By Stephen J. Trafton
Amazon Digital Services LLC, $37.50 paperback, $7.49 eBook
Reviewed by Regina Koellner
To say Stephen Trafton led an interesting life would be an understatement. His achievements are many and versatile. Climbing Boulder Peak in Washington State, at the age of twelve led to an impressive career in mountain climbing, with numerous first ascents and subsequent leadership in mountain rescue. A college job in a bank became a professional career which peaked in taking the US government to court and so saving what became Citibank. Later in life, he discovered a passion for car racing, and there he also excelled. He set the Ferrari land speed record in a car that he restored himself, and had an impressive racing career including an unsuccessful attempt to complete the Peking to Paris Rally. His passion for exploring led him across the USA on solo hikes and by kayak and on eleven expeditions to the High Arctic. His interest in the Franklin Expedition brought him to King William Island, where on his second visit he discovered a note left by Franklin searcher Frederick Schwatka.
This, Trafton’s first book, is entitled At The Edge – A life in search of challenge and covers his adventurous life from the early beginnings in the 1940s to the present time. In the foreword, he encourages his readers to push their own boundaries and challenge themselves by walking up to their personal edge, peeking to the other side, and walking back, being proud of the achievement. For that he includes tools of self-evaluation and goal setting. He also takes us on a wild ride through his life on edges most of us wouldn’t even dream of taking on.
The first part of the book deals with his expeditions into the Arctic and stories of mountain rescue. They are not in chronological order which is not too distracting as all are stand-alone, easy to read and always entertaining chapters. You know you are in for a wild ride when in the acknowledgements Trafton apologizes to his brother for the “ice axe in the forehead incident”. Unfortunately we never find out what exactly happened but it’s a synonym for the compelling, nail-biting and often hilarious tone the book is written in.
We learn intimate details about the perils of rectal body temperature measurement for a sponsor while climbing a mountain on Ellesmere Island or doing one's business in double-digit sub-zero temperatures, not to mention spending a night in frozen sleeping bags while a polar bear sniffs out the camp. Trafton takes us on a thrilling glacier crossing where deep crevasses are hidden under fragile snow bridges that when crossed shed icicles into the abyss. We also find out how you use spit to get your bearing when buried in an avalanche. Living on the edge indeed!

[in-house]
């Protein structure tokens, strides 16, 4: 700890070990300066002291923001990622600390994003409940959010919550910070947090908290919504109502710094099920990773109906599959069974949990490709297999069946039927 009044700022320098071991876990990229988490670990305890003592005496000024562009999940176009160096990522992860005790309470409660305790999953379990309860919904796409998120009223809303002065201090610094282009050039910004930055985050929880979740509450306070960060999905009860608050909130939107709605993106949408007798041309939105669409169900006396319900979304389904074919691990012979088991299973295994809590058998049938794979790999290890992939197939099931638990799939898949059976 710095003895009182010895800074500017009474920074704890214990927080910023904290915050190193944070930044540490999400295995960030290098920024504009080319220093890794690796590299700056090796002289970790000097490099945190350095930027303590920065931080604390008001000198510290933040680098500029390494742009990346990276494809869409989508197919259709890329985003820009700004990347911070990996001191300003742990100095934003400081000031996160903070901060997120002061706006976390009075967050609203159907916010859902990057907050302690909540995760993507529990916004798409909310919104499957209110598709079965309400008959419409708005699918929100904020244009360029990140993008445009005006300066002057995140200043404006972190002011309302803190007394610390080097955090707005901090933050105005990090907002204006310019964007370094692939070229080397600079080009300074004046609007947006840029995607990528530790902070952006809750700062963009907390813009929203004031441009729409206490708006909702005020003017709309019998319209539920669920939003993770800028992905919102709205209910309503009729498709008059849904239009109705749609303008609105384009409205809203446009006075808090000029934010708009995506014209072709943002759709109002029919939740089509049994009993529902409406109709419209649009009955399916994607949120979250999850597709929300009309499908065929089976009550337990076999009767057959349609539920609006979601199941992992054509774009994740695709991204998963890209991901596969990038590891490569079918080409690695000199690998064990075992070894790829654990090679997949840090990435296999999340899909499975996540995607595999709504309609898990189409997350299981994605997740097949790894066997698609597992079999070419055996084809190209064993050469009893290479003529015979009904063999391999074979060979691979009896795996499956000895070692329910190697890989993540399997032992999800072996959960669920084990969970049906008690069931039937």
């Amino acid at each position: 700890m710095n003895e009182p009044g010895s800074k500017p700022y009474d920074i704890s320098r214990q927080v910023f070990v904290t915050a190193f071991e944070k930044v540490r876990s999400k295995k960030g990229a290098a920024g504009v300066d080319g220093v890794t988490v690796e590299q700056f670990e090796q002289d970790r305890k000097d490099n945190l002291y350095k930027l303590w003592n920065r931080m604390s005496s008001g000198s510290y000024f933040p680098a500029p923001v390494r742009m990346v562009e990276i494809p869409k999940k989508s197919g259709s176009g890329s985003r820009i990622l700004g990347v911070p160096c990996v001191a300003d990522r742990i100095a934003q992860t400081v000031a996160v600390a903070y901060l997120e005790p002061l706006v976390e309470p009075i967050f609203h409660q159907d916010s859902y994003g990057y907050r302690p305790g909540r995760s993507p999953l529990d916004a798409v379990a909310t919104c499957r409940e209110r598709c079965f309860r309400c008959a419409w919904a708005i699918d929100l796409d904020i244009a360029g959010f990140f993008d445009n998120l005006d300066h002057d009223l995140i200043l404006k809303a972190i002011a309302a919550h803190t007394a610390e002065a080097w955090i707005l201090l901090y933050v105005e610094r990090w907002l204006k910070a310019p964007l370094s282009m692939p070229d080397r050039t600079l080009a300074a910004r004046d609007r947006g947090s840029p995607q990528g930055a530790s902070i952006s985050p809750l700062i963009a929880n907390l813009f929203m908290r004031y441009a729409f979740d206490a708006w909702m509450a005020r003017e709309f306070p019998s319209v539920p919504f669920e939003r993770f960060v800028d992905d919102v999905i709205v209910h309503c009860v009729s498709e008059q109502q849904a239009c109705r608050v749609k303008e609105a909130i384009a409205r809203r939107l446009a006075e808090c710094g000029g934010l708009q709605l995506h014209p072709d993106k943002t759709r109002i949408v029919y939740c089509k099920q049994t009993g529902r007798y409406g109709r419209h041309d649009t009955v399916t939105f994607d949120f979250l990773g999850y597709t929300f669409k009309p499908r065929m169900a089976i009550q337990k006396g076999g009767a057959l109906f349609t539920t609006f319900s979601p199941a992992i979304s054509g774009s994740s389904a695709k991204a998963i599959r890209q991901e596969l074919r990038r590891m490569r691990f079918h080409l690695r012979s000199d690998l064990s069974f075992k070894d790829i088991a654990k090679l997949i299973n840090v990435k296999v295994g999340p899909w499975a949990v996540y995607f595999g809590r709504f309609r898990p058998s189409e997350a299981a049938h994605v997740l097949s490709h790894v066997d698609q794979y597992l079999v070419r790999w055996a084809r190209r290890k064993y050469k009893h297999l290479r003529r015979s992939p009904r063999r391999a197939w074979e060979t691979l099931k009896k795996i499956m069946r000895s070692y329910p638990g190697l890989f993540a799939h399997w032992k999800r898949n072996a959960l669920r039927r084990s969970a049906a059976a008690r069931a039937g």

A more light-hearted paragraph deals with the group arriving at the remote DEW station on KWI telling the stunned personnel that they came to sell magazines. This is not the only part that makes one chuckle while reading. If it’s practical jokes in camp, being (temporarily) declared persona non grata on Spitzbergen for messing around with Russian observers, or a photo illustrating what happens when you discuss politics in the Arctic, Stephen Trafton’s sense of humour makes the book a very enjoyable read.
For Franklin aficionados the most interesting parts of the book are without a doubt those about King William Island. Just much of an Arctic buff Trafton is himself shows in the chapters on Ellesmere Island ,when he describes how he named several of the newly ascended peaks – in true discoverer fashion – after Arctic explorers and their ships. Unfortunately, the Canadian government had other ideas and gave the mountains Inuit names instead.
For those new to the topic, Trafton provides an overview on the Franklin expedition and the subsequent searches. Even the most seasoned Franklin scholar will be fascinated by the account of how Trafton found Schwatka’s note, possibly wince a little upon reading how he fished it out of its bottle to read it, and ponder his still holding a grudge against the Prince of Wales Museum in Yellowknife for not handing it back to him after conservation. Although it was found on Canadian soil, Trafton is still convinced that, since it was written by an American explorer, it should have gone to the US. The bottle in which the note was found now is part of Trafton’s Arctic library.
The book is a handsome softcover, illustrated by clear, easy-to-read maps and numerous colour photographs. It provides an entertaining read, not only for Arctic buffs and the historically inclined, but also to anyone who just likes a good adventure story.